Let's think together: Every week the World Bank team in Tanzania wants to stimulate your thinking by sharing data from recent official surveys in Tanzania and ask you a couple of questions. This post is also published in the Tanzanian Newspaper The Citizen every Sunday.
Tourism is among the world’s most lucrative industries. The latest figures from 2009 show that the industry generated US$852 billion in export earnings worldwide, accommodated more than 800 million travelers, and accounted for more than 255 million jobs or nearly 11 per cent of the global workforce in that year. It is no surprise then that this industry is considered a major driver for employment, growth and development.
As a country that is enormously endowed with marvels such as the Ngorongoro Crater, the many beautiful beaches and the magnificent game reserves and national parks that host scores of unique wildlife, and as the home of the Kilimanjaro, the roof of Africa which thrones at above 5,880 meters, Tanzania couldn’t have been better placed to be a competitive player in the tourist industry. This is also in addition to the fact that the country has enjoyed enduring political stability and relatively low crime rates. No wonder The New York Times awarded Tanzania 7th position out of 45 must-visit destinations in 2012. Yet, the numbers tell a different story.
- With an estimated 714,000 and 782,000 visitors in 2009 and 2010, Tanzania attracted less tourists than Uganda (806,658; 945,899 and 1,151,356 in 2009, 2010 and 2011) and Kenya (952,481 in 2009 and 1,095,945 in 2010 up from 729,000 in 2008 just after the political violence).
- Mara, the Kenyan side of the Serengeti which occupies only a tenth of its total size attracts 10 times more visitors than the Serengeti National Park in Tanzania.
- Tourism generates around 250,000 (direct and indirect) jobs in Tanzania or less than 2 per cent of the labor force, while in Kenya the industry accounts for 483,000 jobs.
- In 2008 Tanzania received 0.017 visitors per inhabitant, the 17th lowest out of 147 countries.
Average bed occupancy rate in Tanzanian hotels was estimated at only 47 percent in 2010.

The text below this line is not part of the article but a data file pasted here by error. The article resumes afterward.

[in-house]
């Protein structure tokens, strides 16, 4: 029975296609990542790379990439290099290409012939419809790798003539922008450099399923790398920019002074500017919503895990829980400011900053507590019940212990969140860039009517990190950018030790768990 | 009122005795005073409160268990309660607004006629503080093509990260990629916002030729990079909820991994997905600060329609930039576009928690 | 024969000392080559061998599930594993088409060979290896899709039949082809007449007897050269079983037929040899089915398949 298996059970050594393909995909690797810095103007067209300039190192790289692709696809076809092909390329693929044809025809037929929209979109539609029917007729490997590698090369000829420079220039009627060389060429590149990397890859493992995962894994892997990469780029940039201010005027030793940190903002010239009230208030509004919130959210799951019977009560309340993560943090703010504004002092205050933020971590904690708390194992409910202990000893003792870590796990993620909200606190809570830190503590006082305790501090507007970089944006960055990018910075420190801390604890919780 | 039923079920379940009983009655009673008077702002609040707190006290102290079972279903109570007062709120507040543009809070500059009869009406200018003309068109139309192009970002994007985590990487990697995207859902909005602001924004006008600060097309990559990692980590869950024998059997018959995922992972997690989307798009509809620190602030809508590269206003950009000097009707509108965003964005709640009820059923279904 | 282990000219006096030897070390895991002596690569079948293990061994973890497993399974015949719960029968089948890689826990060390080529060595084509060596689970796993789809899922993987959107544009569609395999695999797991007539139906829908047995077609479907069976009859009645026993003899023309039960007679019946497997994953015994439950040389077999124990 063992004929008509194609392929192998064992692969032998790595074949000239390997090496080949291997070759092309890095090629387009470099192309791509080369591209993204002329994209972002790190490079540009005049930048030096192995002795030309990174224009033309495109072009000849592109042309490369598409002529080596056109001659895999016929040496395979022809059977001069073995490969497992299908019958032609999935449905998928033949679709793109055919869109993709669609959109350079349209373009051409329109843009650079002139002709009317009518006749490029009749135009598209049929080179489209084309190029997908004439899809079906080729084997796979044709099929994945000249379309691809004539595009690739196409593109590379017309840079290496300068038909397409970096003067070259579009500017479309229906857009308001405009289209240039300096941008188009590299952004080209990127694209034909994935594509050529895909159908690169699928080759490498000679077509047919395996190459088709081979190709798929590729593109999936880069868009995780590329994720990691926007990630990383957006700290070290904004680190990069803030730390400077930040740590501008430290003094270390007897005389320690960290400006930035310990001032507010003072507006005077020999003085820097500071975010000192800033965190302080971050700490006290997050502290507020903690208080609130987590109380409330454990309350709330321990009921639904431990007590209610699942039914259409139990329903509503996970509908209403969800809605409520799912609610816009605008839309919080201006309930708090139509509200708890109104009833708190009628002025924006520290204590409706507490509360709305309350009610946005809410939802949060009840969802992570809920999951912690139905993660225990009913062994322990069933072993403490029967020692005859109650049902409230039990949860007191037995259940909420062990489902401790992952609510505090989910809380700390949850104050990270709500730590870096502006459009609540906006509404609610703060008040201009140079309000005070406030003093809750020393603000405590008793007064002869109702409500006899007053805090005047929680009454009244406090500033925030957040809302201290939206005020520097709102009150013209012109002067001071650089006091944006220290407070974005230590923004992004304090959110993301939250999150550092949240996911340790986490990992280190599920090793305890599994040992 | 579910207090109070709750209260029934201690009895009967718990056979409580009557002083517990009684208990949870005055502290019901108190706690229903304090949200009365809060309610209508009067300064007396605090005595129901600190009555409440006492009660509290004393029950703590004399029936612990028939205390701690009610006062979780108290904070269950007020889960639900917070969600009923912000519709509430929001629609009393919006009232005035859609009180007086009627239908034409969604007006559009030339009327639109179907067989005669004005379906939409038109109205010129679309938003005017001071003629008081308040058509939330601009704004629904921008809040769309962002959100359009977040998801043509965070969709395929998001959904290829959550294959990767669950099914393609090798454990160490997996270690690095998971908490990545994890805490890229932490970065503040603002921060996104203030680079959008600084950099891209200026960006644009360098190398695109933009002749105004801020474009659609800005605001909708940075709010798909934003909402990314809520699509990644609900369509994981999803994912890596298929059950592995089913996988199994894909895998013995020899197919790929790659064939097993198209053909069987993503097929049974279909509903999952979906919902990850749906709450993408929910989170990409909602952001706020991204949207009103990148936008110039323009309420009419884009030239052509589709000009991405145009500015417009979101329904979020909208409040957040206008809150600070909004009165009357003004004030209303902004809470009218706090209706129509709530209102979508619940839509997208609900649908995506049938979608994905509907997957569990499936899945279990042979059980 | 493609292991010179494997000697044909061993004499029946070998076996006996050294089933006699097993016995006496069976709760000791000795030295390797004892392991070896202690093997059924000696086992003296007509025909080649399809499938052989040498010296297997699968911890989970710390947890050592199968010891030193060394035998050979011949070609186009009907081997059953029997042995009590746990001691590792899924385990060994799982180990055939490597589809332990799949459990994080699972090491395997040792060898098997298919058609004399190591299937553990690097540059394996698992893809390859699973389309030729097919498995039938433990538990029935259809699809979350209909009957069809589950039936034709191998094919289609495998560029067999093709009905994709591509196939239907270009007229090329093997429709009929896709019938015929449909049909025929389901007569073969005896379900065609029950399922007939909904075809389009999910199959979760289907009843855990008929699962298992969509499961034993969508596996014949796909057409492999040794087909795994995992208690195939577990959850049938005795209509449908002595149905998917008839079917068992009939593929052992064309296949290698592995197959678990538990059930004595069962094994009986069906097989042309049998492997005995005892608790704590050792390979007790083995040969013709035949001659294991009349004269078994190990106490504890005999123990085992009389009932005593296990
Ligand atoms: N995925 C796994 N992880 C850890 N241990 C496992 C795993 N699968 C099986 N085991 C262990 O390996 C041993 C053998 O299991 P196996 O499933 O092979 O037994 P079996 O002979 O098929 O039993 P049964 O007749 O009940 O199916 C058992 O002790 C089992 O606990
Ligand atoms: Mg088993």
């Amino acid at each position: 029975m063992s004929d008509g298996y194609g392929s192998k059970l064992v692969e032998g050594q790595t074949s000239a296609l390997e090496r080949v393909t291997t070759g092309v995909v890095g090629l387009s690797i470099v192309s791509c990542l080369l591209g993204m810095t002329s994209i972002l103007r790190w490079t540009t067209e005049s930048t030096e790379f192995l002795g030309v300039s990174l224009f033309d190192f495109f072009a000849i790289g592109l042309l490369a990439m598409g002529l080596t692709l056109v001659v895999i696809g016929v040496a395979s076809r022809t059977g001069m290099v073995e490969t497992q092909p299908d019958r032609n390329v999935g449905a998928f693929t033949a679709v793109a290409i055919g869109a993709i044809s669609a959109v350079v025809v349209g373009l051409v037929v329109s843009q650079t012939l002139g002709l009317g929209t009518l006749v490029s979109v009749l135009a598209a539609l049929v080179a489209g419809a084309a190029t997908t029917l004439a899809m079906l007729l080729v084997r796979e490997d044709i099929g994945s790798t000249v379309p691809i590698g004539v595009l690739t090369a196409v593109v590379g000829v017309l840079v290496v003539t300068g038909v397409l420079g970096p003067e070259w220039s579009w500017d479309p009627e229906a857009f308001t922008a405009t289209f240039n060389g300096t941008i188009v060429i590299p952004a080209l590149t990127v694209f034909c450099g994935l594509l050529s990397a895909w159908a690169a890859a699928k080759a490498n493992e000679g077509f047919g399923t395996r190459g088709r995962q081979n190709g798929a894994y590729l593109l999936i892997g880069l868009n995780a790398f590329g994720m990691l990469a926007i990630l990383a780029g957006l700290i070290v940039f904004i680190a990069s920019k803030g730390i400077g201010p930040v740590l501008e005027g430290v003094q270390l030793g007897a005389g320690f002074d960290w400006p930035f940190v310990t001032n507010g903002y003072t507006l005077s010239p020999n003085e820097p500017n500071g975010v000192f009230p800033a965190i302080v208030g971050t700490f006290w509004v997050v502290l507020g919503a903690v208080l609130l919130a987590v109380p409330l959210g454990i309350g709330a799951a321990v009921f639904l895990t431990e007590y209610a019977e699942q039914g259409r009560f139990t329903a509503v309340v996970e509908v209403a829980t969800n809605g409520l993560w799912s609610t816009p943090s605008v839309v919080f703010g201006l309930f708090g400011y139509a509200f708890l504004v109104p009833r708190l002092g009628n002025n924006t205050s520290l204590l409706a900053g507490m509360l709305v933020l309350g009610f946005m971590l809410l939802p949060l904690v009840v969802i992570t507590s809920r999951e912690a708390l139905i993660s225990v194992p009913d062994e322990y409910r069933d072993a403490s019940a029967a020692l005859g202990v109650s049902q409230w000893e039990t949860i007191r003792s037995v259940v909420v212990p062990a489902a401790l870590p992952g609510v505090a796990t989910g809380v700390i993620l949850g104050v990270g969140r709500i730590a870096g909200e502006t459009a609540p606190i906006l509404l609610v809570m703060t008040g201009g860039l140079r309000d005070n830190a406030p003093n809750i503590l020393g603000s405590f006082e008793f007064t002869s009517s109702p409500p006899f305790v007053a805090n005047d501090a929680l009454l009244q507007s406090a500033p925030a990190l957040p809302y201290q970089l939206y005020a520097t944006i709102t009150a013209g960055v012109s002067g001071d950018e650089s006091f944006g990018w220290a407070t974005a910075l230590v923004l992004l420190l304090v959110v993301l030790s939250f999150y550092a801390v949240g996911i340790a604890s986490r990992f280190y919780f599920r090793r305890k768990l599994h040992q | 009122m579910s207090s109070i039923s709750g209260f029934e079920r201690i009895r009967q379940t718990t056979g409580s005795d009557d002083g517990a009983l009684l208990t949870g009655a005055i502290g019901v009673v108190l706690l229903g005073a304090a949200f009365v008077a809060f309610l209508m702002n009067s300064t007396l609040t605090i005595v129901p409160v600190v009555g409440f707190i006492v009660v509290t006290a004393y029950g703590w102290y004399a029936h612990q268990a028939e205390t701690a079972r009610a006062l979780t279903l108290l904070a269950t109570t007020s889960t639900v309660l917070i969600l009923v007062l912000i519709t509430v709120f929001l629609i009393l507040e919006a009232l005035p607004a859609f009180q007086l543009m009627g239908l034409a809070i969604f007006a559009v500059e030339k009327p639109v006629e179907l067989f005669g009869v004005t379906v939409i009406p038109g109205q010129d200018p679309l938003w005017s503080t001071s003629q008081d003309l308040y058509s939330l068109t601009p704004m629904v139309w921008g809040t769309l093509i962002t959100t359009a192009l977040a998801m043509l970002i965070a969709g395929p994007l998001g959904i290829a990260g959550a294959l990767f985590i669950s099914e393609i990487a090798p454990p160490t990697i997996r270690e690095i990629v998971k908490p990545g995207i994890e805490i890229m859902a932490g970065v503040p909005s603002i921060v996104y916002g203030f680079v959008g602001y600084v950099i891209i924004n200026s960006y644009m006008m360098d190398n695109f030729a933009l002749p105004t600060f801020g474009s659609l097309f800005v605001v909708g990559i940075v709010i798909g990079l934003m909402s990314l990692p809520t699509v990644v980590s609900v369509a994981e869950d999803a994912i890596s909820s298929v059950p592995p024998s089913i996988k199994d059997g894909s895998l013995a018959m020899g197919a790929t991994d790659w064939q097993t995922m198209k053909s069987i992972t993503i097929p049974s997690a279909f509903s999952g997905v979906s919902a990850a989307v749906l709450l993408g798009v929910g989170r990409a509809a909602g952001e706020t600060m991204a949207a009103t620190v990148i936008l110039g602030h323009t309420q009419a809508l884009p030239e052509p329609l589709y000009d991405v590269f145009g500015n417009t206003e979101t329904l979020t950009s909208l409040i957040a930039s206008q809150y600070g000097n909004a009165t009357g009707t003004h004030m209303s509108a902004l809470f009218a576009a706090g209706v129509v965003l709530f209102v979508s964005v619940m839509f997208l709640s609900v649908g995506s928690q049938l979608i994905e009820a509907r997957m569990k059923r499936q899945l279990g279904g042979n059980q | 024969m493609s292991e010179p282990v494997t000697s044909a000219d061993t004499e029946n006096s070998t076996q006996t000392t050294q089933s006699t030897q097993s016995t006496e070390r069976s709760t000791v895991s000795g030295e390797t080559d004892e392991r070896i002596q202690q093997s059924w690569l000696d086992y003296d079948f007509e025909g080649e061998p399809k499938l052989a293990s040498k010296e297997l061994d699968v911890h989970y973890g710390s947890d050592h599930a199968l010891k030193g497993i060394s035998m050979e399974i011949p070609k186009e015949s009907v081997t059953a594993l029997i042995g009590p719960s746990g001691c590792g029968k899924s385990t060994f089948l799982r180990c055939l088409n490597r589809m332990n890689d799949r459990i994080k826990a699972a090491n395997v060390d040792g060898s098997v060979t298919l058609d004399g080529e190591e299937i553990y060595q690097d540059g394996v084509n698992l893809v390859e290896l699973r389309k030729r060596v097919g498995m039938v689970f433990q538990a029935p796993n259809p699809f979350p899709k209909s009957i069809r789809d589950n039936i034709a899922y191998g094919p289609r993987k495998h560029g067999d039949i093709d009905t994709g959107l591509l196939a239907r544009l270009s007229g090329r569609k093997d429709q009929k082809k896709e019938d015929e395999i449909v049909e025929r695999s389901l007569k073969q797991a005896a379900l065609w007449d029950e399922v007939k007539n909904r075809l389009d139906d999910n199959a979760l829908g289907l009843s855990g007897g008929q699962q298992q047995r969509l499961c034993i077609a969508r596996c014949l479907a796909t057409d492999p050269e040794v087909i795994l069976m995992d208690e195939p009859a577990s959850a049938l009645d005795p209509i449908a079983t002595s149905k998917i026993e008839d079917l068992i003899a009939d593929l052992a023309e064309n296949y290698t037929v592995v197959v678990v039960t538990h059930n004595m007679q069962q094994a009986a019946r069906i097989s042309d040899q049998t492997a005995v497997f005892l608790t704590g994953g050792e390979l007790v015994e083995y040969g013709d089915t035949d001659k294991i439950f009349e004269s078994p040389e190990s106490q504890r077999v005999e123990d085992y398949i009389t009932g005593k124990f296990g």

Tanzania’s lackluster performance in tourism compared to its neighbors seems partly attributable to its being a relatively more expensive destination. Safari hotels in Kenya are on average US$300 cheaper per night than those in Tanzania. Even within Tanzania, hotels in safari areas are more than three times more expensive than beach hotels. High costs could reflect the Government's strategy to concentrate on the luxury range of tourism activities in order to compensate low numbers with higher expenses per visitor. Indeed, the average tourist in Tanzania stayed an average of 11 days and spent US$1,600, which is higher than in Uganda where the average tourist spends US$700. This is however lower compared to Seychelles where the average visitor who stayed 10 days spent US$2,200.
Notably, in Tanzania, tourism is concentrated in the Arusha and Zanzibar areas with more than 90 percent of visitors spending most of their time in these two regions.
This raises a number of questions:
- Should Tanzania attempt to attract more tourists than Kenya or Uganda in order to create more jobs locally?
- Is Tanzania adequately marketing itself to the outside world?
- Why is safari tourism in Tanzania so much more expensive than Kenya?
- Should government promote low-cost tourism in regions that are not visited by tourists?
- Should government invest more in infrastructure and in the quality of services?
- Are upscale international hotel chains capturing too much of the gains from tourism? How can quality services be delivered by local agents?
- How can Tanzania control the attendant negative, environmental and social effects of a successful tourism industry?
Note: The statistics used here are extracted from the Economic Surveys, the World Travel and Tourism Council, the World Bank Kenya Report 2010, The Uganda 2012 tourism Statistical Abstract, and the National Bureau of Economic Research working paper # 17902. All are publicly available.